A subject 99 is carried into the space 94 while lying down on a cradle 243. The subject 99 is, for example, positioned so that his/her body axis will match the direction of arrow Y in FIG. 1( a) and FIG. 2. In order to produce good-quality magnetic resonance images, a region to be examined of the subject 99 is aligned with a position in the space 94 in which the most homogeneous static magnetic field is induced.

Each of the RF coil units 263 a and 263 b includes a transmission RF coil that transmits a radio-frequency wave to a region to be examined of the subject 99, and a reception RF coil that receives a radio-frequency signal which is radiated from the region to be examined along with the transmission of the radio-frequency wave.

For example, dedicated coils are adopted as the transmission RF coil and reception RF coil respectively. However, depending on the region to be examined or the shape of a coil, the same coil may be used as both the transmission RF coil and reception RF coil.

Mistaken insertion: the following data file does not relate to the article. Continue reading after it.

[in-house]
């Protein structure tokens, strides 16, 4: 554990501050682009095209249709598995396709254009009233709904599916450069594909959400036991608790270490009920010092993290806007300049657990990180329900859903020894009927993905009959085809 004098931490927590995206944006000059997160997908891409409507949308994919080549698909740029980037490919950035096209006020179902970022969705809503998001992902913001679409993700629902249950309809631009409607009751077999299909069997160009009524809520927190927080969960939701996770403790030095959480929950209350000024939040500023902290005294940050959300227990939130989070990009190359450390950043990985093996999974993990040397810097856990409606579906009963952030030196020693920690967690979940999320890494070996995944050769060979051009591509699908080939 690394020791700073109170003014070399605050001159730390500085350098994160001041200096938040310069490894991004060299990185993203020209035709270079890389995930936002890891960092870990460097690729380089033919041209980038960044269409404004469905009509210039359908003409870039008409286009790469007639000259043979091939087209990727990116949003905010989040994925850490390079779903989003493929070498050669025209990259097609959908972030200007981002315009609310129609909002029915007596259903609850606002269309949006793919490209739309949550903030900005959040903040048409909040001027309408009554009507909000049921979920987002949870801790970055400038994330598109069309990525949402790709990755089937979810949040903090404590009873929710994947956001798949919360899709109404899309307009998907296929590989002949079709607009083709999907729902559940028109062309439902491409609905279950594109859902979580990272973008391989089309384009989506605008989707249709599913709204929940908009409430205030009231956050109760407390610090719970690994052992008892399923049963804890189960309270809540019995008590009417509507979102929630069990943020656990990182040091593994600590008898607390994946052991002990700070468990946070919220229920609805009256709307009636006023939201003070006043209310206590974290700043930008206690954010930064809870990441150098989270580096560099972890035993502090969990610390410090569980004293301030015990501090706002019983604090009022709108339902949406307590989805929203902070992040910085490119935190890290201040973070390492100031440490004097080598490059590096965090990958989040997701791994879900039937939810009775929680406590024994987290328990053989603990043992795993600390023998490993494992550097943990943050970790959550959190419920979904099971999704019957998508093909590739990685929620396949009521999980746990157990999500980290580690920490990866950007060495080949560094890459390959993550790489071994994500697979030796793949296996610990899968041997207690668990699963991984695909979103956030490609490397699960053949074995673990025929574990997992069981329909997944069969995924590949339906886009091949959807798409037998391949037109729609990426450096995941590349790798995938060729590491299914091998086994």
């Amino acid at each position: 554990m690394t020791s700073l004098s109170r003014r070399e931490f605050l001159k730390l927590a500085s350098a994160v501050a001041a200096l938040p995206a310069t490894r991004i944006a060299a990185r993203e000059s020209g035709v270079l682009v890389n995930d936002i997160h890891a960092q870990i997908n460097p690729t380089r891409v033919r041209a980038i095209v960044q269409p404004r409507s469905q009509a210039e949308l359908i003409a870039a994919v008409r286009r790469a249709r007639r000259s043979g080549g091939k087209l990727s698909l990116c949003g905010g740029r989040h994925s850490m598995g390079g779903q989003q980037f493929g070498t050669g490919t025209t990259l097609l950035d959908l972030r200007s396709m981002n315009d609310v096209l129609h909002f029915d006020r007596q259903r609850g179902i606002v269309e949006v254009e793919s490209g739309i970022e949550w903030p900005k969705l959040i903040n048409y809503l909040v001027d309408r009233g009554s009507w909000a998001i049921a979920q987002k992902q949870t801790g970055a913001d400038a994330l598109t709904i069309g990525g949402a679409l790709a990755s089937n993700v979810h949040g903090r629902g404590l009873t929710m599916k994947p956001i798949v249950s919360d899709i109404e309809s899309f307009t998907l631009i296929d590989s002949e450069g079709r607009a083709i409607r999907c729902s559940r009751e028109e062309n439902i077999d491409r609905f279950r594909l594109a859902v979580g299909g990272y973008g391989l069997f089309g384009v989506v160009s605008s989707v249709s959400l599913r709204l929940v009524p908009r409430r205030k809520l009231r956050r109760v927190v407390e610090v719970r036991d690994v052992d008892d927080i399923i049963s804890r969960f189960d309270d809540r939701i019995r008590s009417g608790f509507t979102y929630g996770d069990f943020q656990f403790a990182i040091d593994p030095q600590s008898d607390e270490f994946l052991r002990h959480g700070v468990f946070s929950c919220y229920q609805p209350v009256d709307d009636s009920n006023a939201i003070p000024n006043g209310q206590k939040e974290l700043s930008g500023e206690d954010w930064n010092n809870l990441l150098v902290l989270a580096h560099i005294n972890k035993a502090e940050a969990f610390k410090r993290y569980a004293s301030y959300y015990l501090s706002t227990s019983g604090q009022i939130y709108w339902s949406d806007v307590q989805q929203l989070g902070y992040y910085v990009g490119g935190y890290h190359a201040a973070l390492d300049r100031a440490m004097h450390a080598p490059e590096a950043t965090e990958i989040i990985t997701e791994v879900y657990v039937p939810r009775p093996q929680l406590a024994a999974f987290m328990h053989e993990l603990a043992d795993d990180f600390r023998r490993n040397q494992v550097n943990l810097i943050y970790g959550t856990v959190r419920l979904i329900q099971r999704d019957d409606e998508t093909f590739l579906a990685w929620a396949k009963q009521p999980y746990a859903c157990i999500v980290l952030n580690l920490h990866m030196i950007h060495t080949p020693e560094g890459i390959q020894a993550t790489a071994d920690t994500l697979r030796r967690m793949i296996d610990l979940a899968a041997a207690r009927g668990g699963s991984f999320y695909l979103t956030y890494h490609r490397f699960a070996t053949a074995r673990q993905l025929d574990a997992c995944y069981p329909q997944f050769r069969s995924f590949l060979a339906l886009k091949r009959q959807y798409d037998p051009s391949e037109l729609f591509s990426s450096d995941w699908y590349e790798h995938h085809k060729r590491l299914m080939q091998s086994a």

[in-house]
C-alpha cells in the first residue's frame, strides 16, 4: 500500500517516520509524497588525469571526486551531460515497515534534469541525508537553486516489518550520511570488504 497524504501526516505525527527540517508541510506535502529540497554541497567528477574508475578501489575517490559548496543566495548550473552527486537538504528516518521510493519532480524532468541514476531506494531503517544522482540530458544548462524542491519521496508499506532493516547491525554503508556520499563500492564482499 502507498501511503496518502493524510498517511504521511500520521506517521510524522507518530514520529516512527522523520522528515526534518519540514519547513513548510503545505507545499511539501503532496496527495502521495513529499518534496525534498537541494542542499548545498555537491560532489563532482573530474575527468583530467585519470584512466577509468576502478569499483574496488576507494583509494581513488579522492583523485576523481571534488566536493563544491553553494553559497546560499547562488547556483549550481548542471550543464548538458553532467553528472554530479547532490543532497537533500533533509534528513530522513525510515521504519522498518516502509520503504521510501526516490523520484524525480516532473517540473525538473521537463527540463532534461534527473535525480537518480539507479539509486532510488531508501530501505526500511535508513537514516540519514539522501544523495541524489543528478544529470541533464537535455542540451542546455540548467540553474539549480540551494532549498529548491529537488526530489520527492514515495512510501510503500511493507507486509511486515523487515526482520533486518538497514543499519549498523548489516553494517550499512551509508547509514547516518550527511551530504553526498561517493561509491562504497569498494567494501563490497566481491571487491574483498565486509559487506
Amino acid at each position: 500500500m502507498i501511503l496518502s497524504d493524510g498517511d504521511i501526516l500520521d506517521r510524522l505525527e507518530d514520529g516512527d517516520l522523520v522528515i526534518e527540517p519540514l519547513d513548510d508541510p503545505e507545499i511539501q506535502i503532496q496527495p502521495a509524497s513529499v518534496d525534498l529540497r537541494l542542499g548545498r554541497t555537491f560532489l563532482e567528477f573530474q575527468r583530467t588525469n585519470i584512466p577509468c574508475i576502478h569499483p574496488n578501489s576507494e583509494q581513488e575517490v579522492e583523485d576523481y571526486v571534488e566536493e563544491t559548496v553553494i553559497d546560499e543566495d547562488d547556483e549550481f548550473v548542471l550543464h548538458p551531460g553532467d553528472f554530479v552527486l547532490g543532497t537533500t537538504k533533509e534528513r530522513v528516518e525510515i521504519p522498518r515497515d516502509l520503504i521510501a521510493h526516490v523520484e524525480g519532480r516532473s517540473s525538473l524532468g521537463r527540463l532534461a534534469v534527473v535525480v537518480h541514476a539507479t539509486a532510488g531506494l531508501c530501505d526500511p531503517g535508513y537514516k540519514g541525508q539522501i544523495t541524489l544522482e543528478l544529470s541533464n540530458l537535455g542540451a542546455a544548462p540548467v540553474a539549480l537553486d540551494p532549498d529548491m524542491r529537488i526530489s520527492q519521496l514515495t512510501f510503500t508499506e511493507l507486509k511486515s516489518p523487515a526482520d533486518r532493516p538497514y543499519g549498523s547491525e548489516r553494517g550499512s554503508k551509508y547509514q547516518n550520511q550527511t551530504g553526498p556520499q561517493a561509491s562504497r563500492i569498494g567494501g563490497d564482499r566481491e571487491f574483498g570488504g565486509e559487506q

An RF coil drive unit 271 connected to the RF coil units 263 a and 263 b applies an RF-wave exciting signal to the transmission RF coils included in the RF coil units 263 a and 263 b respectively. Consequently, the transmission RF coils transmit an RF wave whose frequency corresponds to the resonant frequency at which the spins in the region to be examined are excited, and the spins in the region to be examined are excited.

When transmission of an RF wave from the transmission RF coils is stopped, an RF signal whose frequency corresponds to the resonant frequency is re-radiated from the region to be examined because of the excitation of the spins in the region to be examined. The reception RF coils receive the RF signal from the region to be examined. The RF signal received by the reception RF coils is referred to as a magnetic resonance signal.

The data acquisition unit 273 is connected to the reception RF coils included in the respective RF coil units 263 a and 263 b. The data acquisition unit 273 fetches an RF signal received by the reception RF coils so as to acquire data used to produce a magnetic resonance image.